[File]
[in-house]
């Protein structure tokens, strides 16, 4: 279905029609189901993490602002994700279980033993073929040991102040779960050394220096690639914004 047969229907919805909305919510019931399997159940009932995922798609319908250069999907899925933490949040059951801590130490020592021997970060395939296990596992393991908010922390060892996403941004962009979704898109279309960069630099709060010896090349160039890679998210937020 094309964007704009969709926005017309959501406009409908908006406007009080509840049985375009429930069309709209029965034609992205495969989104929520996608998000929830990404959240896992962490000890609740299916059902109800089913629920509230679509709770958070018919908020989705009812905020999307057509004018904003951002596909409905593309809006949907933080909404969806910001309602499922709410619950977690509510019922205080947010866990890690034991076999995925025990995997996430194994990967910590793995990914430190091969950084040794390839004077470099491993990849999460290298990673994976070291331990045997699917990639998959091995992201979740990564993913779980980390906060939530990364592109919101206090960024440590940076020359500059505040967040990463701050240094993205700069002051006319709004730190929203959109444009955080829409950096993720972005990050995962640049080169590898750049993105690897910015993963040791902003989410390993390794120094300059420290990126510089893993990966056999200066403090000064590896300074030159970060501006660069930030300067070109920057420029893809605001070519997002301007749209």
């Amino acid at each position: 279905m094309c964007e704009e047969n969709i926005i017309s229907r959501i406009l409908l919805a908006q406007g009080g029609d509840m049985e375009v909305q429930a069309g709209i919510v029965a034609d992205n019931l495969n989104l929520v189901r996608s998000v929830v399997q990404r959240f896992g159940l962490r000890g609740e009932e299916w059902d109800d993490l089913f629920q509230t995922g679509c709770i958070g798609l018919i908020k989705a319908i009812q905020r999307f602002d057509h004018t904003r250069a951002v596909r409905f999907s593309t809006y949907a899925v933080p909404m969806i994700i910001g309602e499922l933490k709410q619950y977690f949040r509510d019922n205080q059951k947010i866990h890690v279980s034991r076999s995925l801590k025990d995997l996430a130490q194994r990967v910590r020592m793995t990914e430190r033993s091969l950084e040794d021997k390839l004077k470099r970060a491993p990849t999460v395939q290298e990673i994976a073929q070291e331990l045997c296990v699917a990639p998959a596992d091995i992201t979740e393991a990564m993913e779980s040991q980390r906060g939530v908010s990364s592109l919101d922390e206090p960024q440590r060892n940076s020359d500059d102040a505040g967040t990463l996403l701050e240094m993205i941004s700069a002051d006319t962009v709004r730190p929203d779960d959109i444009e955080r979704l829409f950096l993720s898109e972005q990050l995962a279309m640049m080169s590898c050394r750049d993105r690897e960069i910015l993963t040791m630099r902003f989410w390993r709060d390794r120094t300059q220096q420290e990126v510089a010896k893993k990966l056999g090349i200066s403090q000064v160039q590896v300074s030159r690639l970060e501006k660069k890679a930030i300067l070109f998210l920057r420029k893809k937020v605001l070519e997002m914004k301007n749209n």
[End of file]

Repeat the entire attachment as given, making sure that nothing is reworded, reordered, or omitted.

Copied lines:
[in-house]
């Protein structure tokens, strides 16, 4: 279905029609189901993490602002994700279980033993073929040991102040779960050394220096690639914004 047969229907919805909305919510019931399997159940009932995922798609319908250069999907899925933490949040059951801590130490020592021997970060395939296990596992393991908010922390060892996403941004962009979704898109279309960069630099709060010896090349160039890679998210937020 094309964007704009969709926005017309959501406009409908908006406007009080509840049985375009429930069309709209029965034609992205495969989104929520996608998000929830990404959240896992962490000890609740299916059902109800089913629920509230679509709770958070018919908020989705009812905020999307057509004018904003951002596909409905593309809006949907933080909404969806910001309602499922709410619950977690509510019922205080947010866990890690034991076999995925025990995997996430194994990967910590793995990914430190091969950084040794390839004077470099491993990849999460290298990673994976070291331990045997699917990639998959091995992201979740990564993913779980980390906060939530990364592109919101206090960024440590940076020359500059505040967040990463701050240094993205700069002051006319709004730190929203959109444009955080829409950096993720972005990050995962640049080169590898750049993105690897910015993963040791902003989410390993390794120094300059420290990126510089893993990966056999200066403090000064590896300074030159970060501006660069930030300067070109920057420029893809605001070519997002301007749209």
């Amino acid at each position: 279905m094309c964007e704009e047969n969709i926005i017309s229907r959501i406009l409908l919805a908006q406007g009080g029609d509840m049985e375009v909305q429930a069309g709209i919510v029965a034609d992205n019931l495969n989104l929520v189901r996608s998000v929830v399997q990404r959240f896992g159940l962490r000890g609740e009932e299916w059902d109800d993490l089913f629920q509230t995922g679509c709770i958070g798609l018919i908020k989705a319908i009812q905020r999307f602002d057509h004018t904003r250069a951002v596909r409905f999907s593309t809006y949907a899925v933080p909404m969806i994700i910001g309602e499922l933490k709410q619950y977690f949040r509510d019922n205080q059951k947010i866990h890690v279980s034991r076999s995925l801590k025990d995997l996430a130490q194994r990967v910590r020592m793995t990914e430190r033993s091969l950084e040794d021997k390839l004077k470099r970060a491993p990849t999460v395939q290298e990673i994976a073929q070291e331990l045997c296990v699917a990639p998959a596992d091995i992201t979740e393991a990564m993913e779980s040991q980390r906060g939530v908010s990364s592109l919101d922390e206090p960024q440590r060892n940076s020359d500059d102040a505040g967040t990463l996403l701050e240094m993205i941004s700069a002051d006319t962009v709004r730190p929203d779960d959109i444009e955080r979704l829409f950096l993720s898109e972005q990050l995962a279309m640049m080169s590898c050394r750049d993105r690897e960069i910015l993963t040791m630099r902003f989410w390993r709060d390794r120094t300059q220096q420290e990126v510089a010896k893993k990966l056999g090349i200066s403090q000064v160039q590896v300074s030159r690639l970060e501006k660069k890679a930030i300067l070109f998210l920057r420029k893809k937020v605001l070519e997002m914004k301007n749209n």